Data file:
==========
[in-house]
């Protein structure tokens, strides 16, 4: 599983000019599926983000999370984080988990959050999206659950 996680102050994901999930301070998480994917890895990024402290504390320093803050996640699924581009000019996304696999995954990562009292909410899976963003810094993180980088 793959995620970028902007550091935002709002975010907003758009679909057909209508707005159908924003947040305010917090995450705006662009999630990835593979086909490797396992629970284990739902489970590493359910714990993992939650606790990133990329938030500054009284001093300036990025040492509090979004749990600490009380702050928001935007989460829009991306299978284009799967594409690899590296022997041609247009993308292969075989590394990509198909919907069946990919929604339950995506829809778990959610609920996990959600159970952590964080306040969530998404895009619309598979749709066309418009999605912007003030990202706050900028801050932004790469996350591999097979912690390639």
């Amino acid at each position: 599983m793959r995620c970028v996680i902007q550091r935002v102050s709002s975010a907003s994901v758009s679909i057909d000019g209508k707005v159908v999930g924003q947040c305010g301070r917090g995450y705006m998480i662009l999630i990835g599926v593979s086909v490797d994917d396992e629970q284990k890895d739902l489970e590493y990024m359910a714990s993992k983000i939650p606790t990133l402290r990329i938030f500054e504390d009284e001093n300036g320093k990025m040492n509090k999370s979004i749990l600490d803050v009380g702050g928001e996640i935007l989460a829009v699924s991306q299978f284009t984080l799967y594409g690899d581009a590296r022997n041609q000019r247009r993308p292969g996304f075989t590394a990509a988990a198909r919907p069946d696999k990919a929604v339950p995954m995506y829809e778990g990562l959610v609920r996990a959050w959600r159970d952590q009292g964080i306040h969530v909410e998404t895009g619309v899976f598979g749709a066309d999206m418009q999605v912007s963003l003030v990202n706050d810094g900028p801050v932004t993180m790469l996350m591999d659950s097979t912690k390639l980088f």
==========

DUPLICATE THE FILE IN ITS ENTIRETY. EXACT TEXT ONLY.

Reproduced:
[in-house]
């Protein structure tokens, strides 16, 4: 599983000019599926983000999370984080988990959050999206659950 996680102050994901999930301070998480994917890895990024402290504390320093803050996640699924581009000019996304696999995954990562009292909410899976963003810094993180980088 793959995620970028902007550091935002709002975010907003758009679909057909209508707005159908924003947040305010917090995450705006662009999630990835593979086909490797396992629970284990739902489970590493359910714990993992939650606790990133990329938030500054009284001093300036990025040492509090979004749990600490009380702050928001935007989460829009991306299978284009799967594409690899590296022997041609247009993308292969075989590394990509198909919907069946990919929604339950995506829809778990959610609920996990959600159970952590964080306040969530998404895009619309598979749709066309418009999605912007003030990202706050900028801050932004790469996350591999097979912690390639």
């Amino acid at each position: 599983m793959r995620c970028v996680i902007q550091r935002v102050s709002s975010a907003s994901v758009s679909i057909d000019g209508k707005v159908v999930g924003q947040c305010g301070r917090g995450y705006m998480i662009l999630i990835g599926v593979s086909v490797d994917d396992e629970q284990k890895d739902l489970e590493y990024m359910a714990s993992k983000i939650p606790t990133l402290r990329i938030f500054e504390d009284e001093n300036g320093k990025m040492n509090k999370s979004i749990l600490d803050v009380g702050g928001e996640i935007l989460a829009v699924s991306q299978f284009t984080l799967y594409g690899d581009a590296r022997n041609q000019r247009r993308p292969g996304f075989t590394a990509a988990a198909r919907p069946d696999k990919a929604v339950p995954m995506y829809e778990g990562l959610v609920r996990a959050w959600r159970d952590q009292g964080i306040h969530v909410e998404t895009g619309v899976f598979g749709a066309d999206m418009q999605v912007s963003l003030v990202n706050d810094g900028p801050v932004t993180m790469l996350m591999d659950s097979t912690k390639l980088f």